These hefty punishments are matched by the strong rhetoric that enshrines the law, naming the prevention of the dangers of drug a national responsibility and linking drug use to “the degeneration of mankind”.

In addition to the punishments outlined above, the law announces the creation of a central body for regulating drug matters, which in late 1993 led to the establishment of the Central Committee for Drug Abuse Control (CCDAC). This committee, chaired by the Minister for the Ministry of Home Affairs, is divided into a number of working bodies. Its responsibilities include:

  • Outlining government anti-drug policies in co-ordination with government and non-governmental bodies
  • Co-operating with other states and organisations on anti-drug    measures
  • Giving medical advice to drug users, in particular imparting knowledge about drug use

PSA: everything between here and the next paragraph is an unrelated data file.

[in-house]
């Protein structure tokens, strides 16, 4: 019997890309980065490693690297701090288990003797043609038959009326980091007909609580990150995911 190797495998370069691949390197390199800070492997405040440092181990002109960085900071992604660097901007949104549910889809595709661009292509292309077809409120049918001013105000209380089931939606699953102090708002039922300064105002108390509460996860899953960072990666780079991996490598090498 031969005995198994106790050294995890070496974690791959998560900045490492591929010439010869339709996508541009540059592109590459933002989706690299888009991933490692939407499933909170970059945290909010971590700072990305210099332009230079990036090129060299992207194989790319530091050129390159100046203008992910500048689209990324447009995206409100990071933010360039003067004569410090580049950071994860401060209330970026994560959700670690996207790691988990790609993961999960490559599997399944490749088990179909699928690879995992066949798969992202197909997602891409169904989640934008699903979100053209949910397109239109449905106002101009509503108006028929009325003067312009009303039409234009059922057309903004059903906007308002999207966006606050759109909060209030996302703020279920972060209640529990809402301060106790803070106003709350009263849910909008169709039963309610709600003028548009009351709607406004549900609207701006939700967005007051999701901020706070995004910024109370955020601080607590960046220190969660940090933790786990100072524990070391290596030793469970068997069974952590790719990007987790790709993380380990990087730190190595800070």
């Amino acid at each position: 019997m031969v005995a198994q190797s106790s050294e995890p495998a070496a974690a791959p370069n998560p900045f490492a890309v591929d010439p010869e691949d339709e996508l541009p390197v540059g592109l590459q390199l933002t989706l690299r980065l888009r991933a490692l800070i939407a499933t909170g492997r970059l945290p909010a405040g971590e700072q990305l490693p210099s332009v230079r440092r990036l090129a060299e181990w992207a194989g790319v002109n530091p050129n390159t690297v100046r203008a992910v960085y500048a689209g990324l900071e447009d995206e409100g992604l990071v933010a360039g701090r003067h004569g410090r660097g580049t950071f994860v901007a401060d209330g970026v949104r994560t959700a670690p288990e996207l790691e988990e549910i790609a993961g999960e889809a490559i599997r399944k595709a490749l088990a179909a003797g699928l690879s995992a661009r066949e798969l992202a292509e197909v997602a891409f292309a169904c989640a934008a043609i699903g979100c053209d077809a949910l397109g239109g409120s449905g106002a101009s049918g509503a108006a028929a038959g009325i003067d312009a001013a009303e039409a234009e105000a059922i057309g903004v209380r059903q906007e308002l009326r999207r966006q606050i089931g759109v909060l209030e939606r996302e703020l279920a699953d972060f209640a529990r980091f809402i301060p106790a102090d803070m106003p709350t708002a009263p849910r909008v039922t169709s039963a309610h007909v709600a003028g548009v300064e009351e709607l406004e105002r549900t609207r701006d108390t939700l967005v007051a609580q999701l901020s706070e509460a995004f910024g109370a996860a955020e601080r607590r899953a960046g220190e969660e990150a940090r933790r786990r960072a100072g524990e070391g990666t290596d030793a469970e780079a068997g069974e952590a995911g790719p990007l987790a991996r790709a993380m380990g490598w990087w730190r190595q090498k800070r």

• Facilitating investigations into drug offences
  • Seizing and destroying drug stashes
  • Scrutinising whether CCDAC programmes are effective and reporting to the government on the body’s progress

Since 1993, the Burmese government has on several occasions reaffirmed their commitment to eliminating drug use and production in the country. In 1999 the Burmese government laid out a 15-year plan to eradicate drug abuse by 2014, which was extended to 2019 in October 2012.65 Most recently, on 9 May, 2013 the Minister of Home Affairs met in Burma’s capital Nay Pyi Taw with the UNODC and representatives from the governments of Cambodia, Thailand, China, Lao, and Vietnam to reaffirm collective commitments to co-operate on reducing drug trading and consumption in the Greater Mekong region. The agreement that was signed specifically recognised that, “the drug challenge threatens public health and socio-economic development, national security and stability”, and in particular expressed deep concern that, “the young generation who are vital to the development of the region are most adversely impacted by drug use and often involved in criminal or illegal drug related activities.”66

 Young Mon people participate in an anti-drugs campaign in Ye Township